I have no doubt that Drummond is a future All-Star. He posted 4.5 win shares last season, at age 19, and a large majority of players who even neared that level as a teenager eventually became All-Stars.
Of the 15 players with more than three win shares in a season as a teenager, 11 became All-Stars: Kyrie Irving, Andrew Bynum, Dwight Howard, Carmelo Anthony, Chris Bosh, LeBron James, Tony Parker, Tracy McGrady, Kobe Bryant, Stephon Marbury and Kevin Garnett. Anthony Davis will make that number 12 this season.
Thaddeus Young still has a chance to make an All-Star Game, but that seems extremely unlikely now. Cliff Robinson (not to be confused with the former Piston who went by Clifford and mad the 1994 All-Star Game) never made one.
That leaves Drummond.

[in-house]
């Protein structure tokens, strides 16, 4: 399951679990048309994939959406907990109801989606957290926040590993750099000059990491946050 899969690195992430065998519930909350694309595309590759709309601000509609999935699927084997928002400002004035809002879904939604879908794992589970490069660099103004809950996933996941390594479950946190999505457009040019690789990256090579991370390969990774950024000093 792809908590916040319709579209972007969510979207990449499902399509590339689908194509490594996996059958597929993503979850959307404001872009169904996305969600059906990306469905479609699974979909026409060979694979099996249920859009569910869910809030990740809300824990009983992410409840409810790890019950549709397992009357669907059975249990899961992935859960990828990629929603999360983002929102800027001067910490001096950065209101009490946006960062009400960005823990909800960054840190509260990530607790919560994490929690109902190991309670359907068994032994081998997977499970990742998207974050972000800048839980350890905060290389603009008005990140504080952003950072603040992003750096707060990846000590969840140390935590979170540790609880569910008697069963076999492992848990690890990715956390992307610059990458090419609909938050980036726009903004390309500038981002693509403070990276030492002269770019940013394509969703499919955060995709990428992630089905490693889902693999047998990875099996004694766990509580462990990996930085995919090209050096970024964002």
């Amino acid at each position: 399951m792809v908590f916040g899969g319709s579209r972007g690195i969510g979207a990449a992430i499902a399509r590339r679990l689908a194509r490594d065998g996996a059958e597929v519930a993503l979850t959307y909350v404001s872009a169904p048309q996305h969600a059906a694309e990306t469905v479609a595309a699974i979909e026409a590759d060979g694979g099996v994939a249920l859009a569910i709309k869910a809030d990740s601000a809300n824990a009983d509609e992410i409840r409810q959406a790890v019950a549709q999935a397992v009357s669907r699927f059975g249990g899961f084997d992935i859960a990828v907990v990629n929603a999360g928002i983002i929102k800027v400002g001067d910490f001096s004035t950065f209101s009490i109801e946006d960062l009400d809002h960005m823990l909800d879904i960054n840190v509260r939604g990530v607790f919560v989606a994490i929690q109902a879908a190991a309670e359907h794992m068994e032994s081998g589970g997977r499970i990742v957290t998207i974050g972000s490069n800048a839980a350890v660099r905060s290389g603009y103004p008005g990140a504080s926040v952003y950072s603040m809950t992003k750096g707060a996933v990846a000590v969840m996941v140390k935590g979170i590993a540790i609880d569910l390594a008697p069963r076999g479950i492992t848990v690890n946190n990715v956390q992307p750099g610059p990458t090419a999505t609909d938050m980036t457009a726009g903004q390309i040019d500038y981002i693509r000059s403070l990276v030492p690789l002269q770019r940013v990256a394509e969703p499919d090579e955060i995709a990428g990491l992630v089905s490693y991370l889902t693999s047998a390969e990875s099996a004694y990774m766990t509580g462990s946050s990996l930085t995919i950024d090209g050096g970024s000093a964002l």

With all due respect to Roy Hibbert, Al Horford and Chris Bosh, Drummond is the Eastern Conference’s best center right now. Those three could catch Drummond, maybe even before the All-Star break, but Drummond leads right now with his powerful effectiveness that produces 13.5 points on a league-best 64.6% shooting, 12.8 rebounds, 2.0 steals and 1.3 blocks per game.
Unfortunately, being the best — or even most popular — center in the conference doesn’t guarantee an All-Star berth anymore.
Last season, the NBA switched from starting one center and two forwards to starting three frontcourt players, giving Drummond more competition in the fan vote for starters.
LeBron James is a lock to get one of those spots, and Carmelo Anthony — who has started the last four years and nearly topped LeBron in voting last season — is a safe bet despite a down year.
The third spot is up for grabs, though.
Drummond repeatedly has made the NBA establishment regret sleeping on him. It’s time he stops getting overlooked and gets an All-Star nod this season.
The ball is in Drummond’s court to ensure that the voters, whether they’re fans or coaches, don’t drop it.